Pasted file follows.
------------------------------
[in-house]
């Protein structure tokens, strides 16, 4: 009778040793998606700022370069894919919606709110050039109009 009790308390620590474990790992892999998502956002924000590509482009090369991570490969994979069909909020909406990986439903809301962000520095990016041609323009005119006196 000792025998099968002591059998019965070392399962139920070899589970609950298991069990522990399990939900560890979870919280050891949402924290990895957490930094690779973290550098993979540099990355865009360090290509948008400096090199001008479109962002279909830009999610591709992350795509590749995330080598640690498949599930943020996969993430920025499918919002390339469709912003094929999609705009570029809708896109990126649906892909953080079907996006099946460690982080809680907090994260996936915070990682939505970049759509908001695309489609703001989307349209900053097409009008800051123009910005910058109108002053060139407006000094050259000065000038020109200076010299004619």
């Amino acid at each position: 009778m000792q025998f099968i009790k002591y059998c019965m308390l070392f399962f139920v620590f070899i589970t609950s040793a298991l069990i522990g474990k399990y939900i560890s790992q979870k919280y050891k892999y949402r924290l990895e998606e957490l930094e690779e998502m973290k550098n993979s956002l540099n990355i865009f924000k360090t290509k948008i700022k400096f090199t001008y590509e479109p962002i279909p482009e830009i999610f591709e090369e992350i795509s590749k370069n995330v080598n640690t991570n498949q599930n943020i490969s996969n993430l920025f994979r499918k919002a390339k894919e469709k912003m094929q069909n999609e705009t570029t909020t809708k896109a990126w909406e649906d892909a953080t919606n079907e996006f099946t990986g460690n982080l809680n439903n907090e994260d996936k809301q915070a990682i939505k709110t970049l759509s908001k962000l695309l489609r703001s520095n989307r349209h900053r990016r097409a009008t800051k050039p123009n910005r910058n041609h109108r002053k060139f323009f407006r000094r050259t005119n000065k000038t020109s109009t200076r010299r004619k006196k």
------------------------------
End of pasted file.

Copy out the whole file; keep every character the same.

[in-house]
């Protein structure tokens, strides 16, 4: 009778040793998606700022370069894919919606709110050039109009 009790308390620590474990790992892999998502956002924000590509482009090369991570490969994979069909909020909406990986439903809301962000520095990016041609323009005119006196 000792025998099968002591059998019965070392399962139920070899589970609950298991069990522990399990939900560890979870919280050891949402924290990895957490930094690779973290550098993979540099990355865009360090290509948008400096090199001008479109962002279909830009999610591709992350795509590749995330080598640690498949599930943020996969993430920025499918919002390339469709912003094929999609705009570029809708896109990126649906892909953080079907996006099946460690982080809680907090994260996936915070990682939505970049759509908001695309489609703001989307349209900053097409009008800051123009910005910058109108002053060139407006000094050259000065000038020109200076010299004619």
């Amino acid at each position: 009778m000792q025998f099968i009790k002591y059998c019965m308390l070392f399962f139920v620590f070899i589970t609950s040793a298991l069990i522990g474990k399990y939900i560890s790992q979870k919280y050891k892999y949402r924290l990895e998606e957490l930094e690779e998502m973290k550098n993979s956002l540099n990355i865009f924000k360090t290509k948008i700022k400096f090199t001008y590509e479109p962002i279909p482009e830009i999610f591709e090369e992350i795509s590749k370069n995330v080598n640690t991570n498949q599930n943020i490969s996969n993430l920025f994979r499918k919002a390339k894919e469709k912003m094929q069909n999609e705009t570029t909020t809708k896109a990126w909406e649906d892909a953080t919606n079907e996006f099946t990986g460690n982080l809680n439903n907090e994260d996936k809301q915070a990682i939505k709110t970049l759509s908001k962000l695309l489609r703001s520095n989307r349209h900053r990016r097409a009008t800051k050039p123009n910005r910058n041609h109108r002053k060139f323009f407006r000094r050259t005119n000065k000038t020109s109009t200076r010299r004619k006196k």